Albia's Welcome Home Soldier Memorial, located along U.S. 34 just down the road east, has been getting quite a bit of publicity lately due in large part to a letter from Americans United for Separation of Church and State. The letter suggests that the 21 marble Latin crosses that are among its features are inappropriate because (a) the memorial is located on publicly owned ground and (b) public money generated by a hotel-motel tax has been designated for it.
I agree. Others don't. That's the way the United States works.
If interested in more on the monument, here's a link to its Web site and another to its Facebook page. Then here's a link to a post on the Americans United blog explaining its position.
A rally in support of the monument has been scheduled for May 15 and I'd expect a good crowd. If I were you, and planned to attend, I'd wear my U.S. Flag t-shirt, not that fetching number with the "Americans United for Separation of Church and State" emblem emblazoned on it.
I'm a little skeptical about the level of support for military veterans in the United States, once you move beyond the abstractions of public monuments and flag-waving moments. Support seems to come and go as wars, and those who served in them, are forgotten.
When I came home from Vietnam, there seemed to be no support --- even veteran organizations that dated from earlier wars were notably silent, even dismissive of this new generation sent off to slaughter for no particular reason.
But for those who really do value veterans and wish to show their support for them, I've got a couple of suggestions.
Friday (May 6) is Iowa's official Vietnam Veterans Recognition Day. There will be a brief program at Iowa's Vietnam Veterans Memorial, located southeast of the Capitol, commencing at 11 a.m. Terry Branstad, governor when the monument was dedicated in 1984 and governor now, will be the principal speaker. A plaque that honors Vietnam veterans who have suffered after-effects from that war --- Agent Orange exposure, post-traumatic stress, etc. --- will be dedicated.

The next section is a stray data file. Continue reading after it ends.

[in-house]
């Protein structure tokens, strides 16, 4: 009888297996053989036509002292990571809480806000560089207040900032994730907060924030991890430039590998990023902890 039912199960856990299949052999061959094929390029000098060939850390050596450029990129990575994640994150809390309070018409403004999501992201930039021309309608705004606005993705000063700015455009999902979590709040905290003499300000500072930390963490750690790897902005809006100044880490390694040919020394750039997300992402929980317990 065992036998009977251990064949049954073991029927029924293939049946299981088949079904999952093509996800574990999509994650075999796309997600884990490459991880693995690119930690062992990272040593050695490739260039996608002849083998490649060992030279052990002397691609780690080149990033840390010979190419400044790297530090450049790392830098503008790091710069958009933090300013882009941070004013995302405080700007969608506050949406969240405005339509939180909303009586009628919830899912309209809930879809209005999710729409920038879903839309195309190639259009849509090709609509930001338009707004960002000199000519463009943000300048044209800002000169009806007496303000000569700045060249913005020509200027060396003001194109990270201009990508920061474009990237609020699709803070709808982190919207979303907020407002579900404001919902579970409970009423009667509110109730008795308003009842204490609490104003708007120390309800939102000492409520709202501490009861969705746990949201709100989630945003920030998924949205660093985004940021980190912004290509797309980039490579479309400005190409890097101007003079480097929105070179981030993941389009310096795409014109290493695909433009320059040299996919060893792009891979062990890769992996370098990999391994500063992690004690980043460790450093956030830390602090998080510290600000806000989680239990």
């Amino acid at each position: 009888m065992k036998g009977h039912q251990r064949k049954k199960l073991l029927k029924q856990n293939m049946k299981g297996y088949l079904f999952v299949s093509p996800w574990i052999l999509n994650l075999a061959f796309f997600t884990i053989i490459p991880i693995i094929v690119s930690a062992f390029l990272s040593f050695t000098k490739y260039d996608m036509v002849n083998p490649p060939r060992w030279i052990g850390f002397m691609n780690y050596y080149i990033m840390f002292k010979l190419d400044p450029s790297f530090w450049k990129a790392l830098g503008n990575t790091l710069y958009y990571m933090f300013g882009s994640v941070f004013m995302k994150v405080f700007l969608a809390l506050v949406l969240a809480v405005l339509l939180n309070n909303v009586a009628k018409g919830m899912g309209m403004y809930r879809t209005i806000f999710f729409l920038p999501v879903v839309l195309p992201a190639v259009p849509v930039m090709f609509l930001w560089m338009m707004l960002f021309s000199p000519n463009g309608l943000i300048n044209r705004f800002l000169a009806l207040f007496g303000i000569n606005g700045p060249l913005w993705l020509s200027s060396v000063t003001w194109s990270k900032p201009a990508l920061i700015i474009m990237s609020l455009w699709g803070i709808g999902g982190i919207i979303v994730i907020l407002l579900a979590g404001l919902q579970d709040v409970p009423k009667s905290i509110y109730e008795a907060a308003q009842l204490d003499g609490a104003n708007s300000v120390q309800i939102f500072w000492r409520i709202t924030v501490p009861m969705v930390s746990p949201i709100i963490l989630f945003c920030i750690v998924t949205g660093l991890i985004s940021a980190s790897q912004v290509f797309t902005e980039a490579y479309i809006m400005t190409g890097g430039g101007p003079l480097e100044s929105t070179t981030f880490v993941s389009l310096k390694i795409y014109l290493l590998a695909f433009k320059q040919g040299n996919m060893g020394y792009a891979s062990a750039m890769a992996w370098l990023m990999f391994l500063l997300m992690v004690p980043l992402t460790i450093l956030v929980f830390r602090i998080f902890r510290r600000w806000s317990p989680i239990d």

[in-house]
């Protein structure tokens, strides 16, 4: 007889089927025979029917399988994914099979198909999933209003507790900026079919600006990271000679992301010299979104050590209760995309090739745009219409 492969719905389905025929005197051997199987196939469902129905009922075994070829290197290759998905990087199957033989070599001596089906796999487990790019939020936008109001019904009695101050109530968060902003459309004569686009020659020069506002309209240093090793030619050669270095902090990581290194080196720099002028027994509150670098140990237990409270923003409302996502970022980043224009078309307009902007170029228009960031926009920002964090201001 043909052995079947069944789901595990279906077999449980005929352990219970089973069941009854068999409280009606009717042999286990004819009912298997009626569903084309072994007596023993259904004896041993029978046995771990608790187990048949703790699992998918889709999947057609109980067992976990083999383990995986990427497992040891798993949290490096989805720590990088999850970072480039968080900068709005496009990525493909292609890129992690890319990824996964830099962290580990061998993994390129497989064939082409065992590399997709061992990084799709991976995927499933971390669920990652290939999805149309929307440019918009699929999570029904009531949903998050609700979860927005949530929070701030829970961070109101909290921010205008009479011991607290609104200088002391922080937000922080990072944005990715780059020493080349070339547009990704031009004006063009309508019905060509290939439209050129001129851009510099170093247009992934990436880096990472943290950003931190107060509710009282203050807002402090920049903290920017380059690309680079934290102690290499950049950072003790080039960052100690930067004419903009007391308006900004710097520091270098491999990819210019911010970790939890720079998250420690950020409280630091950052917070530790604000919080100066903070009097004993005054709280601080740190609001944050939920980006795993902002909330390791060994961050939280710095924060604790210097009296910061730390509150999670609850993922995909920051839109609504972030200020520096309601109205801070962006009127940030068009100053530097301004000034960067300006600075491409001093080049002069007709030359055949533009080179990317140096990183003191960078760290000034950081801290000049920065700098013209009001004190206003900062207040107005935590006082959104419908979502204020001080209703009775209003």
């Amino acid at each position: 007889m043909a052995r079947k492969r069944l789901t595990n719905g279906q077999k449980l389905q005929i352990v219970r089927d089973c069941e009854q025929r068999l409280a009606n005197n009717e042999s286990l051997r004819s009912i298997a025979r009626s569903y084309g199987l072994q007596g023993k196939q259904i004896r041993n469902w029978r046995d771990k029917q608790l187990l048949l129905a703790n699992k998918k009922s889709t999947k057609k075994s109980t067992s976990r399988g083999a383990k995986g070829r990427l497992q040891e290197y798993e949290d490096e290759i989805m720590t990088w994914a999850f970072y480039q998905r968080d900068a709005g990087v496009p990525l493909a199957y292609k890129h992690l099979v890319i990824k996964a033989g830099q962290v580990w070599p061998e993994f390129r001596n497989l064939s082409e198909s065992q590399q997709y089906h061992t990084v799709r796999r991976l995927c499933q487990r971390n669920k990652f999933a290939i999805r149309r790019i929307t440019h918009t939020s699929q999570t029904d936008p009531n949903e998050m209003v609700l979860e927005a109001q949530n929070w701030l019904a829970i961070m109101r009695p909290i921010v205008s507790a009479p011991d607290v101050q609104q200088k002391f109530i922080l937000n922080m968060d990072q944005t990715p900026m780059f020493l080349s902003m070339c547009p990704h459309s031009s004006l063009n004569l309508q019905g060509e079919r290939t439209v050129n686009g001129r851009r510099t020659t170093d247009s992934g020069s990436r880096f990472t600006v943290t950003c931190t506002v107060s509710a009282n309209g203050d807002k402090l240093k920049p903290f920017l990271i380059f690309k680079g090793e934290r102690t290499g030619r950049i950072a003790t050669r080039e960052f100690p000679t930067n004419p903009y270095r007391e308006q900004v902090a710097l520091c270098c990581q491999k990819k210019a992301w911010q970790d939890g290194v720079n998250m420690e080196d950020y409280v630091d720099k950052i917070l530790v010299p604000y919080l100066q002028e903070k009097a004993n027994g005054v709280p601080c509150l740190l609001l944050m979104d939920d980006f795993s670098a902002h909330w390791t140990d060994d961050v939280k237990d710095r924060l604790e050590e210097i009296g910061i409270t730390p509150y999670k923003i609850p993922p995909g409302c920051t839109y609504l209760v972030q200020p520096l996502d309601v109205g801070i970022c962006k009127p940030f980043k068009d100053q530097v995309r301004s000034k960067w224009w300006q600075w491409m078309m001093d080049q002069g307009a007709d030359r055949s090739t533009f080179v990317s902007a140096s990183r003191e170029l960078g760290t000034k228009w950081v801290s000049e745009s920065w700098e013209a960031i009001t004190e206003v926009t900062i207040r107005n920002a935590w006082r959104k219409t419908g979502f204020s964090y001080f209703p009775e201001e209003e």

While you're there, take a look at memorials in the area honoring the veterans of other wars, the Revolution, the Civil War, World War I, World War II and Korea among them. They're really very nice and not visited that often.
While you're about it, drive out west of Des Moines on Interstate 35 to the Iowa Veterans Cemetery, an inspiring place where there are memorials to Iowa's veterans of later wars.
Healthcare and other support services for veterans always are an issue. Voice your support for, and encourage your legislators to fully fund, the best veteran healthcare and benefits systems that money can buy. Put your money where your mouth is.
Practice peace, live reconciliation --- and stop screaming.
Show some interest in the graves of veterans buried near you. Follow the example of Mary Stierwalt and the folks at Chariton Monument, for example, who are working the mark the previously unmarked grave in the Chariton Cemetery of Charley Todd.
Or consider the case of Theopolis Gibson, who had no money when he died during 1990, the last survivor of Chariton's historic black community. The Veterans Administration provided a tombstone for Buster, as it will do for any veteran; but there was no one to pay the local cost of installation.
Although I don't know for sure, since I didn't dig, I'm guessing his bronze tablet was just sort of laid on the ground; it's now sunken and runs the risk of being buried entirely one of these days.
It probably wouldn't cost much more than $150 --- the cost to have a veteran name inscribed in black granite on that Albia memorial --- to fix this.